Rescue teams in New Zealand dug urgently on Wednesday through the rubble of a small number of collapsed buildings in Christchurch where they still hope to find survivors of Tuesday's powerful earthquake.
Authorities told tearful friends and families of the missing that there was no longer any hope of finding survivors in a collapsed five-story building that had housed an international language school and a leading television station.
As evening approached, the confirmed death toll stood at 75 with about 300 people unaccounted for, though many of those may simply be cut off by the collapse of telephone and electric systems across the New Zealand city.
Christchurch Police Inspector John Price says that rescue teams were concentrating on a handful of buildings in the central city where they still hoped to find people alive. He described witnessing the rescue earlier in the afternoon of a young woman who had been trapped for more than 24 hours in a small air pocket under one of the buildings.
Price said the teams had searched for signs of life in a building that housed a language school where more than a dozen students from Japan, China and South Korea were thought to be trapped. But he said it looks as though most of its occupants have been killed.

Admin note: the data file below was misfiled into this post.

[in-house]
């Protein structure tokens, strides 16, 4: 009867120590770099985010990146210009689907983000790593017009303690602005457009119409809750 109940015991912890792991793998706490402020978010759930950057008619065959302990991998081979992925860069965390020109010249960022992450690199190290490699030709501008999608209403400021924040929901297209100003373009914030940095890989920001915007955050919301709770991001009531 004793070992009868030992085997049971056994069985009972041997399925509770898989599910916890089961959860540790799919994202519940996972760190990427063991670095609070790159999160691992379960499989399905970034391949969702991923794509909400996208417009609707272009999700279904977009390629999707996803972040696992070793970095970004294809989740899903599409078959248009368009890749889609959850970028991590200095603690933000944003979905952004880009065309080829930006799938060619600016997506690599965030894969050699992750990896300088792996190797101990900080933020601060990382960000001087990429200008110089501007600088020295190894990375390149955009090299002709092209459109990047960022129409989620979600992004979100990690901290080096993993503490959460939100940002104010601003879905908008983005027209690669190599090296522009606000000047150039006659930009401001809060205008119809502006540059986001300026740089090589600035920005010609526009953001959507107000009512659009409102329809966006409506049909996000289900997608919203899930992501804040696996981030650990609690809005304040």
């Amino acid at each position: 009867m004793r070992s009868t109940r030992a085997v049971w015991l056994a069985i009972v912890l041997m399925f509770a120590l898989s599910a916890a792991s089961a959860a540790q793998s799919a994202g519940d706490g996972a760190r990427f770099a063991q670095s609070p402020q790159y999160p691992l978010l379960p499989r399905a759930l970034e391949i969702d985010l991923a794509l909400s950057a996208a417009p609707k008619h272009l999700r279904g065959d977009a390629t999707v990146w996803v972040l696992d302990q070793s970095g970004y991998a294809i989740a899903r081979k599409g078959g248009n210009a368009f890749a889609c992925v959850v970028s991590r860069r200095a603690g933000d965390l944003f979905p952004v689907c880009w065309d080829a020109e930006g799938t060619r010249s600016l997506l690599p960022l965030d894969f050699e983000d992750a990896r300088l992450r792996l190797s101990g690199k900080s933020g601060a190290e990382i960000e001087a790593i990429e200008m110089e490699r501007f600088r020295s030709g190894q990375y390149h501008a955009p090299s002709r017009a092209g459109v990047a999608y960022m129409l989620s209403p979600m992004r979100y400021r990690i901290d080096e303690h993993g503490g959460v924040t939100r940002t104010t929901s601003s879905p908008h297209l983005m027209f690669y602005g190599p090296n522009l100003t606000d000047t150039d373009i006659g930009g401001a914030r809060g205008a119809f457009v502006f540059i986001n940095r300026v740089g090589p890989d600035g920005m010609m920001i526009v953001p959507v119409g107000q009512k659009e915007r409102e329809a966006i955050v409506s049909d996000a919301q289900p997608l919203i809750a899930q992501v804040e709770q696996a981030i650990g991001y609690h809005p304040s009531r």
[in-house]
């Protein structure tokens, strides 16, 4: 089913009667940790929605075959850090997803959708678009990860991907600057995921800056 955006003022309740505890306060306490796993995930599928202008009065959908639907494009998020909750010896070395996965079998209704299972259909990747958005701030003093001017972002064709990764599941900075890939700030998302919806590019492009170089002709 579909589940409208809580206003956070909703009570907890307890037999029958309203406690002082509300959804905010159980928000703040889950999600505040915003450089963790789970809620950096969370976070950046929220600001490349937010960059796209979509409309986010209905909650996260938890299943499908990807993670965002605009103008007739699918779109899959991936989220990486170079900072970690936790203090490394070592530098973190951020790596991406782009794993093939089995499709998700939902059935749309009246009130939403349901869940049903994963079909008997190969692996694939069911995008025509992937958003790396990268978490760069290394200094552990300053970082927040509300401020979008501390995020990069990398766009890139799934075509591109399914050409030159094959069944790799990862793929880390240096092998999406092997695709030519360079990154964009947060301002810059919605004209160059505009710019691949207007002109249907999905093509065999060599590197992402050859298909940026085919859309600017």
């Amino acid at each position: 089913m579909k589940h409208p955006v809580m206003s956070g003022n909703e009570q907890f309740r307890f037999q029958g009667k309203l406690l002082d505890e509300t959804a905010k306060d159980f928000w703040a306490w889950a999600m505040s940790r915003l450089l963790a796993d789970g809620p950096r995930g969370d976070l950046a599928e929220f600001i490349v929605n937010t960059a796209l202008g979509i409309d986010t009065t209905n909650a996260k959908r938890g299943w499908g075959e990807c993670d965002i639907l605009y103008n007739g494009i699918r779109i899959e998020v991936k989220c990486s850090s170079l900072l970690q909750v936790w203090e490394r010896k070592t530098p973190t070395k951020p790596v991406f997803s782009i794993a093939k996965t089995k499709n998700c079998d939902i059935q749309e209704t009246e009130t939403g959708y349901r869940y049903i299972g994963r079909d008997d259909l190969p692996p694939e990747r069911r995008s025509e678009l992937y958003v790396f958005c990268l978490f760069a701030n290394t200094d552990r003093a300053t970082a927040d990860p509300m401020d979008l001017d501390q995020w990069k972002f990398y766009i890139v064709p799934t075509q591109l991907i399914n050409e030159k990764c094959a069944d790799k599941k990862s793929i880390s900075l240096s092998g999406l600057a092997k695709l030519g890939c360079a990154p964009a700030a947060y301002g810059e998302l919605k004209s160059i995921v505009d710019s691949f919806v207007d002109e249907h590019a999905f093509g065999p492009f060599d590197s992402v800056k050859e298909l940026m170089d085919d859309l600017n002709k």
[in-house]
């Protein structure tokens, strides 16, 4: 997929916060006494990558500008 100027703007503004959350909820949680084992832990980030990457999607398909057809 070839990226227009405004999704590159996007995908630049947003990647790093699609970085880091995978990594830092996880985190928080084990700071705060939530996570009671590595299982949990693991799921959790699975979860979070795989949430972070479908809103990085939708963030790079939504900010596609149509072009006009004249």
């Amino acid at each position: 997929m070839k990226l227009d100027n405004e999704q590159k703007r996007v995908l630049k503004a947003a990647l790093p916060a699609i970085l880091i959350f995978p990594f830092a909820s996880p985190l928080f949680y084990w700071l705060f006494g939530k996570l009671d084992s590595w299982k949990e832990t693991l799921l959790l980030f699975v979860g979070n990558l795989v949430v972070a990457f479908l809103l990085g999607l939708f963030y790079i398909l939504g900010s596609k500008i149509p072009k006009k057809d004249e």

Wire agencies said authorities had given up hope of finding anyone alive in the building and turned their attention to more promising sites.
Authorities have cordoned off an area around the city of 350,000 to facilitate the search. Price says that the city is still being hit by regular aftershocks and police worry that the shaking will bring down more buildings or cause already unstable debris to collapse. He said six people have been arrested for burglary and looting.
Price said officials have received offers of assistance from several countries, including Australia, the United States, Britain, Taiwan and Singapore.
The United States said it is deploying a disaster response team, including more than 70 specialized personnel and equipment. Japan also announced it is sending a 70-member expert team.
The 6.3-magnitude earthquake hit shortly before 1:00 p.m. Tuesday, toppling many buildings and badly damaging the city's Christchurch Cathedral. News reports said a number of people were standing on the viewing platform of the cathedral when its 63 meter-tall stone spire collapsed.
Tuesday's earthquake was the second to rock Christchurch in five months. Because of its shallow depth and proximity to the city it was far deadlier than the September 7.1-magnitude quake.
Prime Minister John Key, who declared a national state of emergency early Wednesday, said the world may have witnessed "New Zealand's darkest day." The United Nations chief Ban Ki-moon expressed sadness for the loss of life and destruction of property in Christchurch and offered U.N. help in any way needed.